You were an Italian Fellow at the American Academy in 2011-2012, working on the Culex already then. Can you describe a memory from your half-year there that stands out to you in particular?

The first thing that comes to mind is a composite memory that does not correspond to a specific event but to a persistent feeling that I always associate with my stay at the AAR, which was one of focus and peace, along with the enjoyment of great company and, especially in some cases, true friendship. If I have to single out one particular event, I think the Christmas play might be that, because everyone got involved in different ways and that’s also when it became manifest to me that I was taking part in the activities of a true community – even though I am usually not too keen on these kinds of things, it felt great.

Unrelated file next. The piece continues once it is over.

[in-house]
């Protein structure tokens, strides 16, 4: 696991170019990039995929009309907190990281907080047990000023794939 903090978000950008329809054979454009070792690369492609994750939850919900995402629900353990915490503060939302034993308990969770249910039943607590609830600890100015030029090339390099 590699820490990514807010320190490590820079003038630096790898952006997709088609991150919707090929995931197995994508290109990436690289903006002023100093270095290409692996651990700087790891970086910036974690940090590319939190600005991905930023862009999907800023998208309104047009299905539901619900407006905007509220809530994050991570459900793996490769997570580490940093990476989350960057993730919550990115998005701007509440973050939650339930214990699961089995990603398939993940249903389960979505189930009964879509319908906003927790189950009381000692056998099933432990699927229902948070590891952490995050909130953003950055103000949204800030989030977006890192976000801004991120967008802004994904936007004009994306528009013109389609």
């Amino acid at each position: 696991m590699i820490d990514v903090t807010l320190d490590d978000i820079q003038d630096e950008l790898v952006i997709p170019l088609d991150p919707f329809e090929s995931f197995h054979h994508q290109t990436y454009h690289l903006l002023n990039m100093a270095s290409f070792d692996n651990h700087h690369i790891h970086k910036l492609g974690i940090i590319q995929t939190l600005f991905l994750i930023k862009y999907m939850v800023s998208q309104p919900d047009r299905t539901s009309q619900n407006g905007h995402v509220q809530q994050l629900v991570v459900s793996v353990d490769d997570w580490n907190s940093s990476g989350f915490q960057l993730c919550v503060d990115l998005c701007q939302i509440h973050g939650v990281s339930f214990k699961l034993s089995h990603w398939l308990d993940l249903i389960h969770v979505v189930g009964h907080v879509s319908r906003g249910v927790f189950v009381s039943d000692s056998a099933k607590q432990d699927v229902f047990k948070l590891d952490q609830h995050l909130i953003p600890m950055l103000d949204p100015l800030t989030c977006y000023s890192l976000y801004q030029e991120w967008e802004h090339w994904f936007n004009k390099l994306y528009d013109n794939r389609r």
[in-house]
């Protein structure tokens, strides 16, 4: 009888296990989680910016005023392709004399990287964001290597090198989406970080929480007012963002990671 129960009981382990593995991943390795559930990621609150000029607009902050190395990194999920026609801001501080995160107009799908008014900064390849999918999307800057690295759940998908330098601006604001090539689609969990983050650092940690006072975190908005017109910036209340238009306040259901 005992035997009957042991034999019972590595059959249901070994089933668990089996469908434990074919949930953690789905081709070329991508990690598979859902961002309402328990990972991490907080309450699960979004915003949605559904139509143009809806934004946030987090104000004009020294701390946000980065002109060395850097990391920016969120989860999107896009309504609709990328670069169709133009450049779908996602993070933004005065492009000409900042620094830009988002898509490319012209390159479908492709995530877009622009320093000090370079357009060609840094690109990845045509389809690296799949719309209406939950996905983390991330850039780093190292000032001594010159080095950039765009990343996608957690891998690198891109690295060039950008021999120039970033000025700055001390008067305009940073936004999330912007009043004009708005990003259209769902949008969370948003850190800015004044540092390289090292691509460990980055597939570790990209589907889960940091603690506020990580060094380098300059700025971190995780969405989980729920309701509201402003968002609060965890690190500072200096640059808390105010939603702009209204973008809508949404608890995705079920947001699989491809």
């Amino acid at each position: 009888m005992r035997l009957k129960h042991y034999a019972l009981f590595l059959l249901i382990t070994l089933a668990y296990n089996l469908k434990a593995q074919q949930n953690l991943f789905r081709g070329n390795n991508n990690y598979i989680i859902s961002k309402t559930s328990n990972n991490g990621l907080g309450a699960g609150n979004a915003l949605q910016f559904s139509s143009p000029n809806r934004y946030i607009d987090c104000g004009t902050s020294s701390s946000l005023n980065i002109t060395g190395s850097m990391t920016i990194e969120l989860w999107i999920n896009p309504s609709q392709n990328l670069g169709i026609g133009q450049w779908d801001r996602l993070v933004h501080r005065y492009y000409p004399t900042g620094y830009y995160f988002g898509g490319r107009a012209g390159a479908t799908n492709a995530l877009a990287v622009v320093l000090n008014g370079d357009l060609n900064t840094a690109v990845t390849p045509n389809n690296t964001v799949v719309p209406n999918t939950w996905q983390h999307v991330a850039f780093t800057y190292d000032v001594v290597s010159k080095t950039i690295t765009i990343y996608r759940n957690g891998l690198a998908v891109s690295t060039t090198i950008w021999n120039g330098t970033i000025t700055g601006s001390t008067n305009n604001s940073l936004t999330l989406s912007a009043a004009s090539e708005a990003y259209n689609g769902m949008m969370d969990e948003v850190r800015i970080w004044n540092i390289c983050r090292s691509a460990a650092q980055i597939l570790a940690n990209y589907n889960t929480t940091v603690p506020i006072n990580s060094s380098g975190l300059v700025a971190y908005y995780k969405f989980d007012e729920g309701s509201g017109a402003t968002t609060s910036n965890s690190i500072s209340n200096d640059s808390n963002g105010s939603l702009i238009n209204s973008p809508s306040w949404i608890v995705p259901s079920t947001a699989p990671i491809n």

After this year, you got a job as Assistant Professor at Georgetown. What was your motivation for moving to the US? How much did your stay at the AAR play into this decision?

It took me a while to embrace the decision to move, but there are several reasons that led me to it. One important consideration was the lack of jobs in Italian universities, and the related lack of interest in and protection of the independent intellectual development of young scholars – both cause and consequence of the bogging down of the Italian academe. Very few of my contemporaries have jobs that can legitimately be called that and that give them the ability to pursue their interests independently. Most of them work abroad.